Why an Unhappy Child Can Be a Healthy Child

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“An unhappy child is a healthy child.”

At first glance, that comment from Dr. Kevin Leman catches you off guard a little, doesn’t it?

But dig a little deeper, and I think you’ll see what he means. There really are times when your son or daughter needs to be unhappy.

Why?

Well, maybe they’ve just talked back to you, disobeyed you, or disrespected you. Whatever they’ve done, you need to create an unhappy experience to help them learn that sort of behavior is unacceptable.

The Top Five Fears of Moms: How Do You Fare?

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Moms, what are you afraid of?

Chances are, you’ve got a few things that sometimes keep you awake at night. In fact, with the help of Barna Research Group, Mothers of Preschoolers (MOPS) did a survey of hundreds of women to find out their greatest fears.

The top five were:

Fear # 1: I’m afraid I’m not enough as a mom. I’m not capable of being a good mom. I won’t have enough money or resources to adequately care for my kids.

How to Understand Your Personality Type

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Imagine if you put lions, otters, beavers, and a few golden retrievers all in the same room. What do you think would happen?

Talk about crazy. It’d be like Wild Kingdom in there.

There’s no surprise why. They’re nothing alike. They each approach the world through their own unique perspective and don’t see eye-to-eye on much of anything.

By this point, if you’re not familiar with the concept or the terminology, I should tell you that the scenario I just described isn’t an actual zoo (although it can sure feel like one some days).

How to Prepare for Middle School

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If you’re the parent of a middle schooler, I have a suggestion for you: buckle up.

This may be the most tumultuous time in childhood.

It’s like a prism that focuses a remarkable amount of life change into a short time span. Our two boys are smack in the center of their middle school years, so we’re witnessing it firsthand.

The physical, mental, and hormonal changes alone are intense. But many kids also face the added stress of leaving behind elementary school and entering a larger environment with more classes, new friends to meet, and more responsibility to bear.

How Does Legalizing Same-Sex Marriage Impact Our Schools?

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We’re about to enter the first school year after the Supreme Court’s sweeping redefinition of marriage, a decision that will deeply impact our children’s schools and education. Today I want to share a Q&A with Focus on the Family’s Education Analyst, Candi Cushman, where she’ll help explain how the legalization of same-sex marriage will affect the way we educate our children.  –JD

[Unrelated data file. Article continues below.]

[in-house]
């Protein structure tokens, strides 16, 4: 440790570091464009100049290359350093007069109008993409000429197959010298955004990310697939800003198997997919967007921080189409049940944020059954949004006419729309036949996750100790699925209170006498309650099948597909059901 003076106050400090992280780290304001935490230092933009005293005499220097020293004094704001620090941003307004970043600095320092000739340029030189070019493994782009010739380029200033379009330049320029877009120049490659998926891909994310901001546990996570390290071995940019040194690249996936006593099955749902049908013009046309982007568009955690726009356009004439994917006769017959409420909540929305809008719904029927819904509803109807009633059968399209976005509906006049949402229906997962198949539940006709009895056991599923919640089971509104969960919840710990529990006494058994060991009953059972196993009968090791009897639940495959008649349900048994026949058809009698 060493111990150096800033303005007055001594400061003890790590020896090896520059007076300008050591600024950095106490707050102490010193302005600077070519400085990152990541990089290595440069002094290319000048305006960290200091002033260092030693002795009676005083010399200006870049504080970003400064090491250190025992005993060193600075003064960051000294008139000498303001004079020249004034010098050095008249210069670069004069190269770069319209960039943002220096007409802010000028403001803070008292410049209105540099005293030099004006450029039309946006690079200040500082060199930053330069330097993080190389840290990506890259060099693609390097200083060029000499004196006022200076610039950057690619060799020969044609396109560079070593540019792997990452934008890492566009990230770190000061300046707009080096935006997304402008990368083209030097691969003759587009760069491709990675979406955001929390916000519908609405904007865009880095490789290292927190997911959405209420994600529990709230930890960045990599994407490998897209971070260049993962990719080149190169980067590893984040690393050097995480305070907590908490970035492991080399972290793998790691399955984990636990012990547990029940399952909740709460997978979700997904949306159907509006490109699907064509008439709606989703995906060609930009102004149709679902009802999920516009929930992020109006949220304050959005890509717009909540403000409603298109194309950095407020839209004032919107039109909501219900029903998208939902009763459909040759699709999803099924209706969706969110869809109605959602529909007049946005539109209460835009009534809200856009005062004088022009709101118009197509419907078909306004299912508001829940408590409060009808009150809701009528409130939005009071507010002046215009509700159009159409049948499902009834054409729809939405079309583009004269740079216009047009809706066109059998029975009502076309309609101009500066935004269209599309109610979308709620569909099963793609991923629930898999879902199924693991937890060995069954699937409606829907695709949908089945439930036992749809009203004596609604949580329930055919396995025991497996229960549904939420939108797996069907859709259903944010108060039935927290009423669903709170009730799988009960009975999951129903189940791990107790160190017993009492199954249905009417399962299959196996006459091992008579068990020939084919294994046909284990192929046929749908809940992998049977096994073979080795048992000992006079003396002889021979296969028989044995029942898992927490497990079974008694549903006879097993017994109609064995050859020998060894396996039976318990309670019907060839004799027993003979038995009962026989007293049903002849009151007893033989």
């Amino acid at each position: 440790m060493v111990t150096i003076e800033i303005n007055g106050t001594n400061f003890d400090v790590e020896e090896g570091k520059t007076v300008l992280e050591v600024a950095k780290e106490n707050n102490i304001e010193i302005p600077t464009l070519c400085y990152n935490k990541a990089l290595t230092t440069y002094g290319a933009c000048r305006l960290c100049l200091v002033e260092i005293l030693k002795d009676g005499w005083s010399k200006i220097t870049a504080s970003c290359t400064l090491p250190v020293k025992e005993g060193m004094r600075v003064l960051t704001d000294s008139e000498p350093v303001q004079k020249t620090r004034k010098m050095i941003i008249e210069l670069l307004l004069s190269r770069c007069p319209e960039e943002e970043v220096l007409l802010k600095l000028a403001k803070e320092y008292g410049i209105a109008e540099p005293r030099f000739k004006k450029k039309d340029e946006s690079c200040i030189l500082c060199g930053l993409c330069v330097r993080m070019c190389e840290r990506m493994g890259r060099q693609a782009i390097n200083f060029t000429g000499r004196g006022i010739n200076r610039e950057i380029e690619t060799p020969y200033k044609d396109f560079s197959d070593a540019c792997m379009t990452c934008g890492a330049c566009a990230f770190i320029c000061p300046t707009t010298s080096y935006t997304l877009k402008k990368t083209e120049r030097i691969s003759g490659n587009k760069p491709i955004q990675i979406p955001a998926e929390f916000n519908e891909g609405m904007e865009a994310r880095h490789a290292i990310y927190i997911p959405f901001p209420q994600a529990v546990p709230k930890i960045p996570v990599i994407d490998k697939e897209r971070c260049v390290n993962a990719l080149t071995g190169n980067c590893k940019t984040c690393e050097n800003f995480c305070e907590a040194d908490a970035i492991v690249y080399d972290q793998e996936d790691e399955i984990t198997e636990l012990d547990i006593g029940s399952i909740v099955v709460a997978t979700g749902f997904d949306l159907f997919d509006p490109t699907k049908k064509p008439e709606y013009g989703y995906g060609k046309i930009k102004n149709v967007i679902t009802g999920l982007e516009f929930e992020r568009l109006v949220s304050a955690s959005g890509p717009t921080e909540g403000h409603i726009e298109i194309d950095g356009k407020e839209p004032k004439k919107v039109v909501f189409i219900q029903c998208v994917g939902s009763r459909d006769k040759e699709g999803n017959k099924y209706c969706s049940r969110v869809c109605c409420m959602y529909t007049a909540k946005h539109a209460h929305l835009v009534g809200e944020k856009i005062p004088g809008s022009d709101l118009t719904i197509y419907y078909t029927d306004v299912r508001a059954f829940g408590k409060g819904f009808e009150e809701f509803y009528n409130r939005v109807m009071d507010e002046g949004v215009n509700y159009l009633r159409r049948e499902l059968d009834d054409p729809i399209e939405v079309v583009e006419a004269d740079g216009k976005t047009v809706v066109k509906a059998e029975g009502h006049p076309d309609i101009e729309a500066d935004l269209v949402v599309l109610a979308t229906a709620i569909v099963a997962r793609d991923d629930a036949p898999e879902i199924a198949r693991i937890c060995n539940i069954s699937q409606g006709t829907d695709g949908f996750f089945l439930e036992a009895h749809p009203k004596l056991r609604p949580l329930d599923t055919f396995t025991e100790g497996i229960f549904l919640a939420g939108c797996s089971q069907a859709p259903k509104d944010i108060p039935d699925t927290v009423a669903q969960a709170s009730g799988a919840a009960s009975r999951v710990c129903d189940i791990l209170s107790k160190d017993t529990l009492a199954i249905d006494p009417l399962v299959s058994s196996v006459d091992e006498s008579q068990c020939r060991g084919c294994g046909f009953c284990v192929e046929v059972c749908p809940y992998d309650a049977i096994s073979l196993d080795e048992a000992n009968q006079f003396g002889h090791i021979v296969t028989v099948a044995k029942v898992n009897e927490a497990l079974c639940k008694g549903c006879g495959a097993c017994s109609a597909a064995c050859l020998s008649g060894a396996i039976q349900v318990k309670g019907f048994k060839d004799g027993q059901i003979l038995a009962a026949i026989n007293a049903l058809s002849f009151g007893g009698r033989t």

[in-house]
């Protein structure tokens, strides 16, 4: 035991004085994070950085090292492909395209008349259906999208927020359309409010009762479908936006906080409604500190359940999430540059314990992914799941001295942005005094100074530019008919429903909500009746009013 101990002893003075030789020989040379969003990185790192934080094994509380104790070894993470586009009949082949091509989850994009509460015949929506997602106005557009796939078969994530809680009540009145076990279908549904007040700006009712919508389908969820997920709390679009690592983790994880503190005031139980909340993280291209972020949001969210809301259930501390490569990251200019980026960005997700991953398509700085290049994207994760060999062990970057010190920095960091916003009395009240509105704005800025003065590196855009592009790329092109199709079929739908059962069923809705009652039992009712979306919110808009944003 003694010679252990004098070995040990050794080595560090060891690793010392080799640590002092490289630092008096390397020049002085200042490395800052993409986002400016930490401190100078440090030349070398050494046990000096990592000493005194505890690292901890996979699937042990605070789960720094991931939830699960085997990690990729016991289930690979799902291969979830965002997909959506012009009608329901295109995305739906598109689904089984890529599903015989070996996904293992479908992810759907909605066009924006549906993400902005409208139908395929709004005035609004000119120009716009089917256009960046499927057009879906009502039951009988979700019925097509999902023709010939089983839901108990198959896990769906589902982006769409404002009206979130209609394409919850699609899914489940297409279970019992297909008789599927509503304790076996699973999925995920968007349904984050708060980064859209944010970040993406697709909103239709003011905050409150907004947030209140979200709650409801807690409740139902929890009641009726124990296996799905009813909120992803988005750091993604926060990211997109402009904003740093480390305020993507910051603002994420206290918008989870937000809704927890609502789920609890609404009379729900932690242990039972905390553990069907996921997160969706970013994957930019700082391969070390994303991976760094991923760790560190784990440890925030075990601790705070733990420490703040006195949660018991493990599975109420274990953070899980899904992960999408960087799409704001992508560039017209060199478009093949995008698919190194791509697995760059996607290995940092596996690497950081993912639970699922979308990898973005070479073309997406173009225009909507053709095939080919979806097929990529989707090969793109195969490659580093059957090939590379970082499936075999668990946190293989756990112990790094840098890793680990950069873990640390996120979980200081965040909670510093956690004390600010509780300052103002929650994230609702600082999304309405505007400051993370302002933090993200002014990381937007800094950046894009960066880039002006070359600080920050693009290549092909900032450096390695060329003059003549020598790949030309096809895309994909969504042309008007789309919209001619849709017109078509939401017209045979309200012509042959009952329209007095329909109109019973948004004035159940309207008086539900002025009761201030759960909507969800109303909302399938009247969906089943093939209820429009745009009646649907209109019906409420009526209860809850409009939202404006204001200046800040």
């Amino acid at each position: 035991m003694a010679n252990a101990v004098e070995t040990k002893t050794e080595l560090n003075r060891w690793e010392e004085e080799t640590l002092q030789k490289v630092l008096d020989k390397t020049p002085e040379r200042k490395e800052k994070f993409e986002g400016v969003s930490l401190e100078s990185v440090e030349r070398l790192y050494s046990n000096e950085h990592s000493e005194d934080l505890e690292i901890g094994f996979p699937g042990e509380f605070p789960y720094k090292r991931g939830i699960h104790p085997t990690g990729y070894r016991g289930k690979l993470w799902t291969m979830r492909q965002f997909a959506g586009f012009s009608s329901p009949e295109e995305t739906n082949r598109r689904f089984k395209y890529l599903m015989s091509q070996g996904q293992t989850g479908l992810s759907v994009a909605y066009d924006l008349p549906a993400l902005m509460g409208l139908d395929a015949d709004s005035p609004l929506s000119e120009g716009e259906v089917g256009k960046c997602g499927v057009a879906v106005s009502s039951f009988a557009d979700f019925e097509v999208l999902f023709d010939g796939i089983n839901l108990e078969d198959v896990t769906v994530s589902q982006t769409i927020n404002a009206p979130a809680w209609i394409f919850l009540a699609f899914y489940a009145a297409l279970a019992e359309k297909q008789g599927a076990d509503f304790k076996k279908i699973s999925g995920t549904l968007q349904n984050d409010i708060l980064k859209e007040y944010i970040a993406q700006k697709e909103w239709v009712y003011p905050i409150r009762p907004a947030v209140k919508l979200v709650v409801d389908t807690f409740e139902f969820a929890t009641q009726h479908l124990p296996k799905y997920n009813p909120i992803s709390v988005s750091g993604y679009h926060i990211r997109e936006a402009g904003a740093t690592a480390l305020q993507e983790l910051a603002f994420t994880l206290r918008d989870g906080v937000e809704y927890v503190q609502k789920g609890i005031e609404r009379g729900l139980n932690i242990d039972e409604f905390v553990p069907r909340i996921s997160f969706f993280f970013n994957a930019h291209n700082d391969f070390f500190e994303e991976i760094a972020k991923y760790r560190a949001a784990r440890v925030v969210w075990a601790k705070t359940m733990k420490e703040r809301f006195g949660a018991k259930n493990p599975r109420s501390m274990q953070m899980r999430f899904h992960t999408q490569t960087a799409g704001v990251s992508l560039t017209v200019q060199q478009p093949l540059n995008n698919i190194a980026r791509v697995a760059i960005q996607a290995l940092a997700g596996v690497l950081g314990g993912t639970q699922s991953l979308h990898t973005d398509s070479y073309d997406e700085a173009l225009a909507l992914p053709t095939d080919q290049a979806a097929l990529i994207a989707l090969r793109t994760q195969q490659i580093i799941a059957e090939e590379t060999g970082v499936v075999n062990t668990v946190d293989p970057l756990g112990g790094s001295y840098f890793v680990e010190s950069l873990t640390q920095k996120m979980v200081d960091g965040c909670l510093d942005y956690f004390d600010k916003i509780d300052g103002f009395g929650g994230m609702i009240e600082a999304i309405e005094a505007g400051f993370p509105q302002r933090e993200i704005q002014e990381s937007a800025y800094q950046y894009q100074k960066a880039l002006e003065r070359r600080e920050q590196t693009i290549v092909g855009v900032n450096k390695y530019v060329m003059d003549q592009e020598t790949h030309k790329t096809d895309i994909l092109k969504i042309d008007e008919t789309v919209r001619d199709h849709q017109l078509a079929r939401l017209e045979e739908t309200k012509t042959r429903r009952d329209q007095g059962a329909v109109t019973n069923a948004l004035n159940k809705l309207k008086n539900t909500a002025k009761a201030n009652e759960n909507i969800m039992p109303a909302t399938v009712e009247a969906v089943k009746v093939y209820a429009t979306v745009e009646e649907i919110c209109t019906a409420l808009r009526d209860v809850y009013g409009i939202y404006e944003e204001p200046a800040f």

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Q. Give us the big picture: How will this court decision change the environment in our schools?

Teaching Your Teen to be a Movie Critic

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Parents of older children often get bombarded with requests to watch the latest movie popular among their friends. But for those moms and dads who are hoping to instill Christian values in their kids, these common requests pose a real dilemma: how can we equip our children to be in the world, but not part of it? How can we teach them to take in entertainment through discerning eyes and not as a “blind consumer”?

One mom found a way.

Hope for Parents of Prodigals

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Few things are as painful for a Christian parent as a child who turns away from his or her faith. And the deeper the pain, the deeper our need for hope.

Maybe that’s why the story of the prodigal son has remained one of the most beloved parables in Scripture for centuries.

The story doesn’t make promises or guarantees about “wayward” children, of course. But it does offer hope to parents in desperate need of it.

Same-Sex Couples at Family Gatherings: Would You Take Your Kids?

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Long before the Supreme Court imposed same-sex marriage on the country, Christian parents had been dealing with the culture’s growing acceptance of homosexuality and same-sex relationships and the impact it has on their children.

We at Focus are hearing from more and more of them as they navigate these difficult waters with friends and relatives who are homosexual while also trying to model Christian behavior for their own children. Here’s a question typical of those we receive:

My sister-in-law is currently married to her partner.

Do You Get Along with Your In-Laws?

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Do you get along with your in-laws?

Okay, so I didn’t intend that question to be funny. But if you caught yourself snickering a little, who could blame you? In-law jokes (particularly about one’s mother-in-law) are a mainstay of modern comedy routines and a common stereotype in movies and television shows.

But within every joke you can find a kernel of truth. And the truth here is in-law relationships can be difficult.

When you get married, in-laws may start doing or saying things you never anticipated, and before you even know what’s hit you, you find yourself in an adversarial relationship.

Guest Post: We’re Qualified to Adopt Children But Not a Dog?

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My wife, Julie, and I are privileged to be the parents of three young boys: Riley (9), Will (4) and Alex (3), all of whom we adopted at birth.

Like any parent, we walk the hall of our home at night and peer into their darkened rooms, listening for the easy breathing of children at peace. Our boys are busy and spirited, the kind of youngsters who melt your heart and at the same time can test your patience.